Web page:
In a massive burst of creative energy, this weekend I have revised a journal article, drafted the introduction to an article for an anthology, and written a brief formal analysis of a work of art for the art history class I'm taking. These grueling tasks provided three distinct types of pleasure.
First, the revision: as much as I hated to murder my darlings, I complied with the requests of the journal editors. I always worry about how much historical and critical context I should provide; I don't want the essay to get bogged down in a swamp of explanation, and I fear underestimating the intelligence of my readers. However, the editors wanted more so I gave them what they wanted. It was a painful experience but I'm satisfied with the result and relieved to be done with it. (I hope.)
Second, the introduction: the anthology essay is due in June but I read a book this week that provided the perfect setup for my analysis, so naturally I had to write it down before it fades into the quagmire of my swirling mind. Writing these two brief paragraphs gave me hope for the future of the project and made me happier than anything I've written all year. (Of course, the year is still young.)
Finally, the art history analysis: I really didn't need to do it since I'm auditing the class, and in fact the professor expressed some surprise when I mentioned that I was planning to write the paper. But writing the papers is the primary reason I'm taking the class! Of course I enjoy the lectures, readings, and class discussions on art and violence, and I really enjoy hearing what the students have to say about specific works of art; however, writing this paper forced me to look closely at a work of art and then look again and again, finding more detail and significance with each new viewing. This practice of looking delighted my senses and sent me to the page bubbling with ideas and insights. I don't know whether my analysis is any good, but the process of writing it was good for me and made me want to do more.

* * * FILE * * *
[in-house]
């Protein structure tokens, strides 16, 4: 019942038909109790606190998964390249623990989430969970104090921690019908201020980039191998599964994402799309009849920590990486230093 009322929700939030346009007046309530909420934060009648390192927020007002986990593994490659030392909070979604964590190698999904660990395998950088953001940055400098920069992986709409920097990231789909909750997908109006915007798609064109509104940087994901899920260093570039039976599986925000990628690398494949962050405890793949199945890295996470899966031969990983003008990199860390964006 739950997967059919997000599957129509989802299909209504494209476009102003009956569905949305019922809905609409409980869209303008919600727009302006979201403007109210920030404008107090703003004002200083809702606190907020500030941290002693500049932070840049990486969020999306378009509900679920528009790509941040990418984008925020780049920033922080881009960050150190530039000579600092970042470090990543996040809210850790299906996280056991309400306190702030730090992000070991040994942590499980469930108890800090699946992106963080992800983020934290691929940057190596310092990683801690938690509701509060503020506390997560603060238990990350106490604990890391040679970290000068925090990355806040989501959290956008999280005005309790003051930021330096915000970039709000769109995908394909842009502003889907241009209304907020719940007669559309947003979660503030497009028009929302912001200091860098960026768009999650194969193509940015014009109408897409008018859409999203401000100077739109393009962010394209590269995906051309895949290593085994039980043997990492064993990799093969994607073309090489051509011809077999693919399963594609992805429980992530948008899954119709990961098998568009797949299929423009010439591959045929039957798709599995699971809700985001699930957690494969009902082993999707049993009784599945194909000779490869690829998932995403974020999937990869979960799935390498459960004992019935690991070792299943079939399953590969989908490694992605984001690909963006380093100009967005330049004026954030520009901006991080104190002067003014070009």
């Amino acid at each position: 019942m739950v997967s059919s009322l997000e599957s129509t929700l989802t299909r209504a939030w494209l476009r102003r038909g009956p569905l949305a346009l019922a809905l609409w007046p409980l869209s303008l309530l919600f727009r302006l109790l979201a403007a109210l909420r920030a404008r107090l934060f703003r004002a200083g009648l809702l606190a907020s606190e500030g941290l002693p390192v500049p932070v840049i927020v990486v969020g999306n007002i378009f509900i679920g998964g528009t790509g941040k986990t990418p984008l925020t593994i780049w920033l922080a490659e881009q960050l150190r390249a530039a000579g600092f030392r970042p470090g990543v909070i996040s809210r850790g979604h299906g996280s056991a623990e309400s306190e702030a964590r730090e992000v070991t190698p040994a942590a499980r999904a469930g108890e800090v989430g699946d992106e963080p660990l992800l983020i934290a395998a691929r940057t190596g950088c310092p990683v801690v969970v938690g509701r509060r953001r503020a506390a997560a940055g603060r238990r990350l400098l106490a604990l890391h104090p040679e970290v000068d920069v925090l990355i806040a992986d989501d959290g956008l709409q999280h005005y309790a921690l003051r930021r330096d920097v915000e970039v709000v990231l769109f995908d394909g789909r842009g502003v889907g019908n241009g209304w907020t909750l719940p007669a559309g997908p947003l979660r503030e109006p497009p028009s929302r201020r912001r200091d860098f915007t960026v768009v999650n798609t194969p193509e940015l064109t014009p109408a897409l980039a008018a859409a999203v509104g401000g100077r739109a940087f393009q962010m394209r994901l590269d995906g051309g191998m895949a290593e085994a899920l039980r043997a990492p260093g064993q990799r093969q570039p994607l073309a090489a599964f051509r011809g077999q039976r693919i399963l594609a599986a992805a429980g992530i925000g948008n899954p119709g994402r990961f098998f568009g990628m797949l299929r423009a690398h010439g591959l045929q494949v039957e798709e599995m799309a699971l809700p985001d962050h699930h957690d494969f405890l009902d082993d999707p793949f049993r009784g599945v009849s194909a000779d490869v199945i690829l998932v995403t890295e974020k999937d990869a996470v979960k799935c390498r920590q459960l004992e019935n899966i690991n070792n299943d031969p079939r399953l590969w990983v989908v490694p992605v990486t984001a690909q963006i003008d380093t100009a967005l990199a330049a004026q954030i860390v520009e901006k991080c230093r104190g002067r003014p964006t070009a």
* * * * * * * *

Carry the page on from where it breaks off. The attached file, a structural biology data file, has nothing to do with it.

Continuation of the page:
If I could write with this much discipline every weekend, I'd vastly improve my scholarly output; however, this level of production was possible only because I had no drafts to read, papers to grade, classes to prep, or committee meetings to organize. How many more weekends like this can I expect to experience? Not many. Certainly not enough.